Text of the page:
Materials Science and Nanotechnology

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Nano-scaled fillers (nanotubes, nanosheets): Do they toughness brittle matrices?

Joint Event on 2nd International Conference on Nanomaterials and Nanotechnology & 22nd International Conference on Advanced Nanoscience and Nanotechnology
May 16-17, 2019 | Prague, Czech Republic

Ivo Dlouhy, Petr Tatarko, Luca Bertolla and Zdenek Chlup

Brno and Brno University of Technology, Czech Republic

Scientific Tracks Abstracts : Mater Sci Nanotechnol


Carbon nanotubes (CNTs) have been shown having excellent potential as reinforcements in a wide range of composite systems, thanks to their exceptional intrinsic mechanical and other functional properties. There has been growing interest in using CNTs in ceramic and/or glass matrices as toughening filler, in the last decade. Also, graphene nanosheets (GNSs) and graphene oxide nanosheets (GONSs) have attracted attention thanks to their unique combination of mechanical, thermal and electrical properties. Graphene thus appears to be an ideal second phase filler in order to modify properties of ceramics. Analogous effects have been newly obtained with boron nitride nanotubes (BNNTs) and nanosheets (BNNSs). The aim of this contribution is to provide a snapshot of the current state of the art on the real effect of nanoscale fillers incorporated into glass/ceramic matrices on their composite fracture resistance. For CNTs in silica matrix the fracture toughness KIC increased linearly to 100-120% relative to silica monoliths up to high CNT content (15 wt.%). There was an improvement of 35% in KIC of silica with addition of 2.5% GNSs and GONSs. Toughening mechanisms including GONSs necking, pull-out, crack bridging, crack deflection and crack branching were evidenced for silica matrix composites. Similar effects have been proven in alumina composites, e.g. when incorporating 0.8 vol. % of GNS the improvement of the KIC was more than 40%. BNNT, cylindrical and bamboo-like, incorporated into nanostructured tetragonal zirconia stabilized with 3 mol.% yttria contributed to significant increase of KIC, 2.5 wt. % addition produced 100% increase in KIC compared to the monolithic zirconia. Exploitation of BNNSs in borosilicate glass matrix resulted in about 45% KIC increase. The main effect of nanoscale filler has to be seen not only in producing synergy of several toughening mechanisms active during crack initiation/propagation but also in affecting microstructures formation during sintering.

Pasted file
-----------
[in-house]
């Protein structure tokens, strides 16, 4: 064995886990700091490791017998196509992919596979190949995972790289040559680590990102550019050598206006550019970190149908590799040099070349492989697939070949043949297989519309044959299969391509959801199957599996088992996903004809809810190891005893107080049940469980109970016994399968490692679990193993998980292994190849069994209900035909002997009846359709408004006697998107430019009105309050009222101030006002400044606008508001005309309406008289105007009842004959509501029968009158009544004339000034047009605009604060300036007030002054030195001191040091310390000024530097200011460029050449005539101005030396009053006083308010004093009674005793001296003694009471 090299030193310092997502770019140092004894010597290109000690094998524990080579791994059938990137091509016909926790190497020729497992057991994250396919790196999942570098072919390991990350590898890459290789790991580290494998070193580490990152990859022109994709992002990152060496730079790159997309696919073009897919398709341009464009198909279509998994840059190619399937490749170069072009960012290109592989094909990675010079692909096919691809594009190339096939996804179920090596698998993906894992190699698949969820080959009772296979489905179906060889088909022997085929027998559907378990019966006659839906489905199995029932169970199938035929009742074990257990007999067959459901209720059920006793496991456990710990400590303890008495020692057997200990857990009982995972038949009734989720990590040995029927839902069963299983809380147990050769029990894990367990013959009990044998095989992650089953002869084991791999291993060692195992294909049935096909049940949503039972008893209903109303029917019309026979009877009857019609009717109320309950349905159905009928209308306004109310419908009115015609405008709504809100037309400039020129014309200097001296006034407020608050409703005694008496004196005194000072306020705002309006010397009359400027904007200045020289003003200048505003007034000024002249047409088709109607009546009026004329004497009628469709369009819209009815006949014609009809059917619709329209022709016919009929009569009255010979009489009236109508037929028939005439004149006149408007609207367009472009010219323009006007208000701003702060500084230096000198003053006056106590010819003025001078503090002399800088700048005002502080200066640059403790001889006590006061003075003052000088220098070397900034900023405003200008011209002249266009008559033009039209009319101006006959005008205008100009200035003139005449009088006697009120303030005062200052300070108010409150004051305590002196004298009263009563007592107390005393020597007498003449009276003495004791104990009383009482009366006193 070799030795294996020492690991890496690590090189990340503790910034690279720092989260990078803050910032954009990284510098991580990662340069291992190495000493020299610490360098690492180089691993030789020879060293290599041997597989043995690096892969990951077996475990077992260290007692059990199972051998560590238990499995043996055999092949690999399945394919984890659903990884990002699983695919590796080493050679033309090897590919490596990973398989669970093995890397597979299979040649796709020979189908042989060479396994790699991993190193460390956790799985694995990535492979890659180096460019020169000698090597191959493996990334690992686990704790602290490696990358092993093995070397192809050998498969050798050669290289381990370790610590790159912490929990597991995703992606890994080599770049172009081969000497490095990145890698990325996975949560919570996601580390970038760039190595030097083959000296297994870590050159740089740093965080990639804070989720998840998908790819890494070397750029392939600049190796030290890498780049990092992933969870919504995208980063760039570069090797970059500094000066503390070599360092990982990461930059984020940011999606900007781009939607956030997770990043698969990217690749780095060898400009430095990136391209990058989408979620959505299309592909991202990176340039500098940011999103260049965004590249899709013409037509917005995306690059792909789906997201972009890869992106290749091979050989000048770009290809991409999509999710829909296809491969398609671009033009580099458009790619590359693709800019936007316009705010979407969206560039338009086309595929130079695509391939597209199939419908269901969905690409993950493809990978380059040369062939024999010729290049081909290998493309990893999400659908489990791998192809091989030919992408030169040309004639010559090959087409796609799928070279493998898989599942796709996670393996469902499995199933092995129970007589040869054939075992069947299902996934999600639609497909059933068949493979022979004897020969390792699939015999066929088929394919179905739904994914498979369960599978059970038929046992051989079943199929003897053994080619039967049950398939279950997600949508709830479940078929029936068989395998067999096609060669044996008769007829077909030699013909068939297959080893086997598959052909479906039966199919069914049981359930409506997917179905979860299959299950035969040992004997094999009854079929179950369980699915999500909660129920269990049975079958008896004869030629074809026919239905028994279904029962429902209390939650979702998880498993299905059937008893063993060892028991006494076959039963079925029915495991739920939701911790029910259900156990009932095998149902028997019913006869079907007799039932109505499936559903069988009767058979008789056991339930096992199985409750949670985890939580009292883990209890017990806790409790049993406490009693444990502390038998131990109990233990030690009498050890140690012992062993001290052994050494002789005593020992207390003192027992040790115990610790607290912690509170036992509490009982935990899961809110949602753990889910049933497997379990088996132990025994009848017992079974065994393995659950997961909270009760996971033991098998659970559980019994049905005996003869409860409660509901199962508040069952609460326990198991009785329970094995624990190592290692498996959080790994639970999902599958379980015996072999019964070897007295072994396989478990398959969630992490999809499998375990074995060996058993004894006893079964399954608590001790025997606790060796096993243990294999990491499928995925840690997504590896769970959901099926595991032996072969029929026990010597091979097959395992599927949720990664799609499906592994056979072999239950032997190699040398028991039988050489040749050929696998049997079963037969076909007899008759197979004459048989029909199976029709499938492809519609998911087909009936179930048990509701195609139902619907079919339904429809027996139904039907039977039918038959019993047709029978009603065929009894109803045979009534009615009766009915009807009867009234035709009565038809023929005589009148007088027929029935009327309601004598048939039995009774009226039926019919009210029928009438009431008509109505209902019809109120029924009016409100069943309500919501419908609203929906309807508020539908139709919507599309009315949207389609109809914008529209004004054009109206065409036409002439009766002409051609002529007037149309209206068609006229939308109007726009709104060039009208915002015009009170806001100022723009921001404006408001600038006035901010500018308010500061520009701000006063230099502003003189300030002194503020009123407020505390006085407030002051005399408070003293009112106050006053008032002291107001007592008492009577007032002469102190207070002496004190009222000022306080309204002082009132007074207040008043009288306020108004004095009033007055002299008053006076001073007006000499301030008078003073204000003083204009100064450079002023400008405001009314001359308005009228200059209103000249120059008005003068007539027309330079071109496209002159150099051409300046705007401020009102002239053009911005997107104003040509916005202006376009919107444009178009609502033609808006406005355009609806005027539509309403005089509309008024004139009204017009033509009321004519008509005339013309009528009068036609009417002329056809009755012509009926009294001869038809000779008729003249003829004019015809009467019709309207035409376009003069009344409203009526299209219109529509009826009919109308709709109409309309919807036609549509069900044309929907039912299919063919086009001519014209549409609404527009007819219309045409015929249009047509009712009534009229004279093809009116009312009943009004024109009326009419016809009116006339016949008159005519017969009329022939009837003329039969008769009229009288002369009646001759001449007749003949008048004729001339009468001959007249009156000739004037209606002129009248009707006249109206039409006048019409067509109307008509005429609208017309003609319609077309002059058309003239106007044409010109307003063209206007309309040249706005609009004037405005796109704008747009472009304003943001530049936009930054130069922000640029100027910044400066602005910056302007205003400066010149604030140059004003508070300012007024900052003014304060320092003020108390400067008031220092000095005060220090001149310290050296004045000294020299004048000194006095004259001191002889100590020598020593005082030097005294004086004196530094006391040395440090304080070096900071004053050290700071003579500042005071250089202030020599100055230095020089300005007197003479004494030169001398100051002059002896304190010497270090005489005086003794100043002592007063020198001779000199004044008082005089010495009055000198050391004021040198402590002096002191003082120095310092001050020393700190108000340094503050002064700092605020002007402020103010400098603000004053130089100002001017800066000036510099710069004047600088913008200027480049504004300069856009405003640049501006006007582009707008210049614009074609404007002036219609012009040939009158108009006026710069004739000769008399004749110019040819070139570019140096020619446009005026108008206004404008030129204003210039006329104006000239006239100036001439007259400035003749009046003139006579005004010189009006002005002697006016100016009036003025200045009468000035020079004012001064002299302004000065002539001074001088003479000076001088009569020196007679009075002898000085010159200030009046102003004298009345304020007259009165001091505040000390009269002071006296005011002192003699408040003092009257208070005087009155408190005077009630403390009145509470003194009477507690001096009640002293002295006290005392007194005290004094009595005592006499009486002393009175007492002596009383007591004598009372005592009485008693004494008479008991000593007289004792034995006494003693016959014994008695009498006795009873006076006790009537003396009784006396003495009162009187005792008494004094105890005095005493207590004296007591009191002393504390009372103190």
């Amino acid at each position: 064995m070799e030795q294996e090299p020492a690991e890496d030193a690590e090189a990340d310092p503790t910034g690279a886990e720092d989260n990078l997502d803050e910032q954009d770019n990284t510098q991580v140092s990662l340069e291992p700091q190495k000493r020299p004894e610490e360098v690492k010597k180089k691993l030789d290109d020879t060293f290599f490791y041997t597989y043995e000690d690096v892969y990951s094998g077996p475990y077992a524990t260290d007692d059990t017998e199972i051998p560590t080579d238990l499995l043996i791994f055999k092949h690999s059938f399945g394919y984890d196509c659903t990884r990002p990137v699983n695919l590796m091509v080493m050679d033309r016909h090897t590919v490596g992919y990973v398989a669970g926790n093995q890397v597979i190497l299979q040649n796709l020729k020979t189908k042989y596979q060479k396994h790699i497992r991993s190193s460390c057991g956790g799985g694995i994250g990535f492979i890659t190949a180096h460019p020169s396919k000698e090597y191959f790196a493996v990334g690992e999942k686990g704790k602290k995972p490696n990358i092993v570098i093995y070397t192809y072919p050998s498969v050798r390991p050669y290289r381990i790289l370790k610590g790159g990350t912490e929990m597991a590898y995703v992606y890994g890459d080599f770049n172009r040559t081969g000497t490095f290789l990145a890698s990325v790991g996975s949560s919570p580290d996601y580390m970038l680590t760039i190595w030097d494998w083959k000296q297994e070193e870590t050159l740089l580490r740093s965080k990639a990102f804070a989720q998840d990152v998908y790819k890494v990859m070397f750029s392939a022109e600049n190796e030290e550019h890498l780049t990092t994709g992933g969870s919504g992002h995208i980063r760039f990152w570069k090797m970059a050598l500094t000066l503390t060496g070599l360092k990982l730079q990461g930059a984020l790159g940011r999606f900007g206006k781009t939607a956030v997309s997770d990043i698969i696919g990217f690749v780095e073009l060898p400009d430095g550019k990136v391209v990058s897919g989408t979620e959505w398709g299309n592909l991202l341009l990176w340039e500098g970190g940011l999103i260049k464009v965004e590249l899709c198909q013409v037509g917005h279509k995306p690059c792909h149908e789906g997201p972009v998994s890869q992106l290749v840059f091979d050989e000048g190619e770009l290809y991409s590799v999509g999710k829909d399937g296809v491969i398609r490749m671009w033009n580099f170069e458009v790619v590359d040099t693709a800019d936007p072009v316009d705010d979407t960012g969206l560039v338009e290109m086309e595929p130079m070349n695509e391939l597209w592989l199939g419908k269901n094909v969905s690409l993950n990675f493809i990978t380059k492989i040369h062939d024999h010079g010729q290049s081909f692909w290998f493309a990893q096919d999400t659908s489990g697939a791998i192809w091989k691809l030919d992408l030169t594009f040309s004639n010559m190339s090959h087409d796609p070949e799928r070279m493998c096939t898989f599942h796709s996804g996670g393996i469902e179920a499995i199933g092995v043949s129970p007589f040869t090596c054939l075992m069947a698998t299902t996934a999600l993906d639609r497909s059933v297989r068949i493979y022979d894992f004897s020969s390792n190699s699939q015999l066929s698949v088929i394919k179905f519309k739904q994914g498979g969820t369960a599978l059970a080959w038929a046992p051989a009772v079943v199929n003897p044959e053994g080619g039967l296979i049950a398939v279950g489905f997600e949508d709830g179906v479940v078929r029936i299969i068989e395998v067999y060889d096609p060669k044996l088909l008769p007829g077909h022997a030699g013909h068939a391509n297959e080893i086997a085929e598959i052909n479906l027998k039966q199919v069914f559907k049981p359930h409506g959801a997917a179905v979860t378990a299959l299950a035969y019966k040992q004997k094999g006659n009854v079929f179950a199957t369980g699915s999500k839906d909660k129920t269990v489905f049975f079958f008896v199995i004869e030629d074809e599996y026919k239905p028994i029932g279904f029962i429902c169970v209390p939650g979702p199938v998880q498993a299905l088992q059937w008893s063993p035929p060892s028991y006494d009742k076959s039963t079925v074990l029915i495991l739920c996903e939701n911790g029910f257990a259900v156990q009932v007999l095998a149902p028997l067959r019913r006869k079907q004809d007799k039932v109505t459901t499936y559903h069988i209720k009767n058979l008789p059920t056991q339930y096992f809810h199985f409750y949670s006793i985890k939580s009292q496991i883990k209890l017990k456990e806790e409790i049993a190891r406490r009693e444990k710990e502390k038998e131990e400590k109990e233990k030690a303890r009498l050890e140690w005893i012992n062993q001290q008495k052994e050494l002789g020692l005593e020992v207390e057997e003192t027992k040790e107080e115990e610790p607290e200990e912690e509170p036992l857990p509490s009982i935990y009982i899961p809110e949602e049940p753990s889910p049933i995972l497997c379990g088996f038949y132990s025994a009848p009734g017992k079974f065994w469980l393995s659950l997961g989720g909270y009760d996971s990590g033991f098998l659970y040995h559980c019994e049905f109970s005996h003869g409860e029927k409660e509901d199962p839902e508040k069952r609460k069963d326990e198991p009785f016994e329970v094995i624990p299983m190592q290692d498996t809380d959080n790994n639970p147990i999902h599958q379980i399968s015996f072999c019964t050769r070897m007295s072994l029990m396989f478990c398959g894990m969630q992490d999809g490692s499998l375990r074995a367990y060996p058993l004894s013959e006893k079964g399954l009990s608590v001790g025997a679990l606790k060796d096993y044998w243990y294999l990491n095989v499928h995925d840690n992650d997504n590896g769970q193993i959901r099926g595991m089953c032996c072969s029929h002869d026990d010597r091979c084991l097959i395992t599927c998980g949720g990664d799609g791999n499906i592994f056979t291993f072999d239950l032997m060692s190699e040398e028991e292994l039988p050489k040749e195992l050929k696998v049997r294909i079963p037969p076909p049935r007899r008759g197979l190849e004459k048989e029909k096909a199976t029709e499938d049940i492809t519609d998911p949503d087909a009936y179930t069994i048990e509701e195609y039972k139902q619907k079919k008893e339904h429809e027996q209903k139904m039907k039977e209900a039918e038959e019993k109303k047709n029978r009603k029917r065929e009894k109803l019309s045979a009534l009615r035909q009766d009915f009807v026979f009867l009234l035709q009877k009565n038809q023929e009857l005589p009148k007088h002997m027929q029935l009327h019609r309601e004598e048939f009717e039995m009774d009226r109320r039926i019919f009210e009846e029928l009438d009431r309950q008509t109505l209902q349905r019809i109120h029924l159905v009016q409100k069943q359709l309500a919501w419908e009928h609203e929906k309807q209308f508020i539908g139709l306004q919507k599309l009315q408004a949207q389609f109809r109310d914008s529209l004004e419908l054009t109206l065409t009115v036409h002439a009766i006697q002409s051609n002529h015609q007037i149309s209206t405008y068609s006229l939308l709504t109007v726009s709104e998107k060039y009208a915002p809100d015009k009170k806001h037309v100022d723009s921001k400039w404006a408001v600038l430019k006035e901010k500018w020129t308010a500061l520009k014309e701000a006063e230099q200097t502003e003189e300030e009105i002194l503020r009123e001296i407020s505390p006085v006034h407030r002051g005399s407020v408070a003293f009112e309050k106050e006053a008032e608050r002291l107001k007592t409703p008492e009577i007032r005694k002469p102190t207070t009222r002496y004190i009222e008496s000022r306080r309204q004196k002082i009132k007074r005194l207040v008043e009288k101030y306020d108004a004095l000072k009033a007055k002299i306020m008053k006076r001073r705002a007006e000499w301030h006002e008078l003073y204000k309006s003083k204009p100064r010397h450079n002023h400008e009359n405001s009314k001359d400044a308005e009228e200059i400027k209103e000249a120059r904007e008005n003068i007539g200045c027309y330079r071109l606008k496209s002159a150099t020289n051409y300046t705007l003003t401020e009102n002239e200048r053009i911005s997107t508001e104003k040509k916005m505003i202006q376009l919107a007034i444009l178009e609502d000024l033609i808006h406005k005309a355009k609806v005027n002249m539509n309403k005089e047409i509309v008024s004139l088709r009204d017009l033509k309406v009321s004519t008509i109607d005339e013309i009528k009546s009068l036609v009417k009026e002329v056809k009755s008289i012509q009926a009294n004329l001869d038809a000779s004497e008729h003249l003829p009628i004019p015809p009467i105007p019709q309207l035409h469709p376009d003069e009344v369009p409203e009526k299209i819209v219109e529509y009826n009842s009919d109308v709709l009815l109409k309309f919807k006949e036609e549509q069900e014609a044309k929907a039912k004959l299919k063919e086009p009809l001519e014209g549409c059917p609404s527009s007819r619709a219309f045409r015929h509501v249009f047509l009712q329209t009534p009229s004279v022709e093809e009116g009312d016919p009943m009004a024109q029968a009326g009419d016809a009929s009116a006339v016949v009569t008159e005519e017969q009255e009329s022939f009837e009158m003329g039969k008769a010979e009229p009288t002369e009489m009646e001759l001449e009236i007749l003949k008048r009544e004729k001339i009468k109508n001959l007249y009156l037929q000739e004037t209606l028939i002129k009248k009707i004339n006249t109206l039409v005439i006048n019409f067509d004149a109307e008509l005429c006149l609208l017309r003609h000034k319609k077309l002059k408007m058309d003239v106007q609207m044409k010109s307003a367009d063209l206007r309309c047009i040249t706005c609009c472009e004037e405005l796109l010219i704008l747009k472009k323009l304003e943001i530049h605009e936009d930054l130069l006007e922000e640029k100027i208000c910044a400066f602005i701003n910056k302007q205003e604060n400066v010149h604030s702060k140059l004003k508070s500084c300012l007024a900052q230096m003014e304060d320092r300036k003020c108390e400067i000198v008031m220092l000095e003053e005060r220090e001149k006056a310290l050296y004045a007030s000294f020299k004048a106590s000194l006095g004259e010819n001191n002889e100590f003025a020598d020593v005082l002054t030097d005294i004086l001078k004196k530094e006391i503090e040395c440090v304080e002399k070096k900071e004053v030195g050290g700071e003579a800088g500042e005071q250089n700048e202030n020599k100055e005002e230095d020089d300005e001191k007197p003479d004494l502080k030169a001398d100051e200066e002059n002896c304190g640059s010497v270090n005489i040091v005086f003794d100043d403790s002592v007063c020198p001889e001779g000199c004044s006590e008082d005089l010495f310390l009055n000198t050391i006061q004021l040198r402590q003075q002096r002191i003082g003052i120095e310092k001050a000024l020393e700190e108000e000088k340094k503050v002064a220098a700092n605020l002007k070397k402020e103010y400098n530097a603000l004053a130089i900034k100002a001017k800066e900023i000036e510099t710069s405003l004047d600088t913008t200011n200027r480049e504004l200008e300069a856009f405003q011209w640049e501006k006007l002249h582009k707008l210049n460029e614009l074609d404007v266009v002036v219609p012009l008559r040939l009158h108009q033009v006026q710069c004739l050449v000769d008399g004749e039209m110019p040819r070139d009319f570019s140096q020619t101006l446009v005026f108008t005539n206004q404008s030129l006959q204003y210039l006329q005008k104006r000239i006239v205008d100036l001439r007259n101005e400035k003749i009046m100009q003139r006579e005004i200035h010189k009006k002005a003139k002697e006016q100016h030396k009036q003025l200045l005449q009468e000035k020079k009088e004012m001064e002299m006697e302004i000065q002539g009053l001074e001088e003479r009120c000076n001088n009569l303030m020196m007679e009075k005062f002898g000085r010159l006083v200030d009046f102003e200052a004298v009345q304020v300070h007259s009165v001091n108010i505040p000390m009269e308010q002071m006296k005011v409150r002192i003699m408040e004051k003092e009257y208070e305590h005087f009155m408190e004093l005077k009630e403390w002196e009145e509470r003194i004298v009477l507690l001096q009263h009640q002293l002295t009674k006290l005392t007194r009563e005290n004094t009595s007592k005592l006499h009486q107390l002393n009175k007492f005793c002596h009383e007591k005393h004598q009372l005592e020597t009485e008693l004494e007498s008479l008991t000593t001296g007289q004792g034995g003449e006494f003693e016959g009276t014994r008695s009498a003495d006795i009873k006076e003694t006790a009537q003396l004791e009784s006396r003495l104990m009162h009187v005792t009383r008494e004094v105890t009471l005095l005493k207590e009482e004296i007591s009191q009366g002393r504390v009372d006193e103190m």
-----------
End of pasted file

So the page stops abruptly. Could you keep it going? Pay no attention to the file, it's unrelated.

Ivo Dlouhý has been affiliated with Institute of Physics of Materials, Czech Academy of Sciences, Brno, as a head of Brittle Fracture Group. He is employed at Brno University of Technology, Institute of Materials Science and Engineering, as professor and institute director. He graduated at Faculty of Metallurgy and Materials, TU Ostrava in 1979. His got his PhD degree from Institute of Physics of Materials, Czech Academy of Sciences, in 1984. Since 1992, he is active as senior scientist at the Department of Mechanical Properties. Since 2008, he is the professor of materials strength, experimental fracture mechanics and mechanical testing of materials at Faculty of Mechanical Engineering, Brno University of Technology. Except for research reports, author 210 papers registered by Web of Science, h-index 19. He is the member of editorial boards of journals Engineering Fracture Mechanics, International Journal of Applied Ceramic Technology and Metal Physics and Advanced Technologies.


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